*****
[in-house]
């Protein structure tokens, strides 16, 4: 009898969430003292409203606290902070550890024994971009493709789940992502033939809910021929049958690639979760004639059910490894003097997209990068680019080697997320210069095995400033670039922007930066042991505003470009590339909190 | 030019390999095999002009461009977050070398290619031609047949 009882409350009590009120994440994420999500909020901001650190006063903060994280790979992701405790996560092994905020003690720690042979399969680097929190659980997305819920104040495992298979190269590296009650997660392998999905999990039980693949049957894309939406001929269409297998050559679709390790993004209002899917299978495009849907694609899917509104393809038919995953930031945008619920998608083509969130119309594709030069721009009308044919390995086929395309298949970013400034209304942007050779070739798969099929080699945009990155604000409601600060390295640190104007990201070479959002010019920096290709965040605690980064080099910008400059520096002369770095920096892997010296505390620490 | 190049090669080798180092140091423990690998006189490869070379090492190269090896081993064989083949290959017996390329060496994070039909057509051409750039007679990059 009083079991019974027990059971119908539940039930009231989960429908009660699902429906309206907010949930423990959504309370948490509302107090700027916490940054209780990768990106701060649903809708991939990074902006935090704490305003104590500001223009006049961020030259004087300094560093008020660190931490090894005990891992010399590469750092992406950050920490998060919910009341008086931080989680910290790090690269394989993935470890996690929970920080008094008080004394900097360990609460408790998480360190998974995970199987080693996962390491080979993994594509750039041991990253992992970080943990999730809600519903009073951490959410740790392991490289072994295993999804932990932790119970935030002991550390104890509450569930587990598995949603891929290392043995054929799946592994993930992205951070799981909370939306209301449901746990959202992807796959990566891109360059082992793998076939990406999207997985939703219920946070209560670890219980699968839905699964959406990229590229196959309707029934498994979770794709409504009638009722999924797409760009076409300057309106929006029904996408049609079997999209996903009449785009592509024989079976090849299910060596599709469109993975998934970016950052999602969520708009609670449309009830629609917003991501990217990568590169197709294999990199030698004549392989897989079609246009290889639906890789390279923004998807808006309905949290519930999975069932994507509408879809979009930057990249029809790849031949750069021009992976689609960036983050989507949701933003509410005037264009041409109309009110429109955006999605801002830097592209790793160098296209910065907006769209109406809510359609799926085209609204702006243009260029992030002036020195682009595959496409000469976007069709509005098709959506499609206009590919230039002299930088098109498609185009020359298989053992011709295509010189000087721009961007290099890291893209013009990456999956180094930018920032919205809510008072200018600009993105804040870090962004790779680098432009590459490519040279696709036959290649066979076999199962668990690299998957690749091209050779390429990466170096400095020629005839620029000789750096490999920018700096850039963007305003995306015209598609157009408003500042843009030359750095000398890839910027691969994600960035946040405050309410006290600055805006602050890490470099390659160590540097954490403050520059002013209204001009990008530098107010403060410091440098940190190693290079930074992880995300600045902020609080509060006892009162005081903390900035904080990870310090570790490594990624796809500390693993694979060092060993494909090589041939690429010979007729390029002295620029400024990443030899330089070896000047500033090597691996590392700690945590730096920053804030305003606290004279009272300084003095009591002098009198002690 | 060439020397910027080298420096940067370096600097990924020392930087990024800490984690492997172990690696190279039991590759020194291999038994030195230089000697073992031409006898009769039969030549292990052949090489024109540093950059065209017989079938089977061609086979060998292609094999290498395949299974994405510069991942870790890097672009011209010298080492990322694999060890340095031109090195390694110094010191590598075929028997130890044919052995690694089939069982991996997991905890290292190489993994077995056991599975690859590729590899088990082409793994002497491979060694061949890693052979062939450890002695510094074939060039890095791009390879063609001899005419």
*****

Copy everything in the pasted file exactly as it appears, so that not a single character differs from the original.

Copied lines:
[in-house]
């Protein structure tokens, strides 16, 4: 009898969430003292409203606290902070550890024994971009493709789940992502033939809910021929049958690639979760004639059910490894003097997209990068680019080697997320210069095995400033670039922007930066042991505003470009590339909190 | 030019390999095999002009461009977050070398290619031609047949 009882409350009590009120994440994420999500909020901001650190006063903060994280790979992701405790996560092994905020003690720690042979399969680097929190659980997305819920104040495992298979190269590296009650997660392998999905999990039980693949049957894309939406001929269409297998050559679709390790993004209002899917299978495009849907694609899917509104393809038919995953930031945008619920998608083509969130119309594709030069721009009308044919390995086929395309298949970013400034209304942007050779070739798969099929080699945009990155604000409601600060390295640190104007990201070479959002010019920096290709965040605690980064080099910008400059520096002369770095920096892997010296505390620490 | 190049090669080798180092140091423990690998006189490869070379090492190269090896081993064989083949290959017996390329060496994070039909057509051409750039007679990059 009083079991019974027990059971119908539940039930009231989960429908009660699902429906309206907010949930423990959504309370948490509302107090700027916490940054209780990768990106701060649903809708991939990074902006935090704490305003104590500001223009006049961020030259004087300094560093008020660190931490090894005990891992010399590469750092992406950050920490998060919910009341008086931080989680910290790090690269394989993935470890996690929970920080008094008080004394900097360990609460408790998480360190998974995970199987080693996962390491080979993994594509750039041991990253992992970080943990999730809600519903009073951490959410740790392991490289072994295993999804932990932790119970935030002991550390104890509450569930587990598995949603891929290392043995054929799946592994993930992205951070799981909370939306209301449901746990959202992807796959990566891109360059082992793998076939990406999207997985939703219920946070209560670890219980699968839905699964959406990229590229196959309707029934498994979770794709409504009638009722999924797409760009076409300057309106929006029904996408049609079997999209996903009449785009592509024989079976090849299910060596599709469109993975998934970016950052999602969520708009609670449309009830629609917003991501990217990568590169197709294999990199030698004549392989897989079609246009290889639906890789390279923004998807808006309905949290519930999975069932994507509408879809979009930057990249029809790849031949750069021009992976689609960036983050989507949701933003509410005037264009041409109309009110429109955006999605801002830097592209790793160098296209910065907006769209109406809510359609799926085209609204702006243009260029992030002036020195682009595959496409000469976007069709509005098709959506499609206009590919230039002299930088098109498609185009020359298989053992011709295509010189000087721009961007290099890291893209013009990456999956180094930018920032919205809510008072200018600009993105804040870090962004790779680098432009590459490519040279696709036959290649066979076999199962668990690299998957690749091209050779390429990466170096400095020629005839620029000789750096490999920018700096850039963007305003995306015209598609157009408003500042843009030359750095000398890839910027691969994600960035946040405050309410006290600055805006602050890490470099390659160590540097954490403050520059002013209204001009990008530098107010403060410091440098940190190693290079930074992880995300600045902020609080509060006892009162005081903390900035904080990870310090570790490594990624796809500390693993694979060092060993494909090589041939690429010979007729390029002295620029400024990443030899330089070896000047500033090597691996590392700690945590730096920053804030305003606290004279009272300084003095009591002098009198002690 | 060439020397910027080298420096940067370096600097990924020392930087990024800490984690492997172990690696190279039991590759020194291999038994030195230089000697073992031409006898009769039969030549292990052949090489024109540093950059065209017989079938089977061609086979060998292609094999290498395949299974994405510069991942870790890097672009011209010298080492990322694999060890340095031109090195390694110094010191590598075929028997130890044919052995690694089939069982991996997991905890290292190489993994077995056991599975690859590729590899088990082409793994002497491979060694061949890693052979062939450890002695510094074939060039890095791009390879063609001899005419």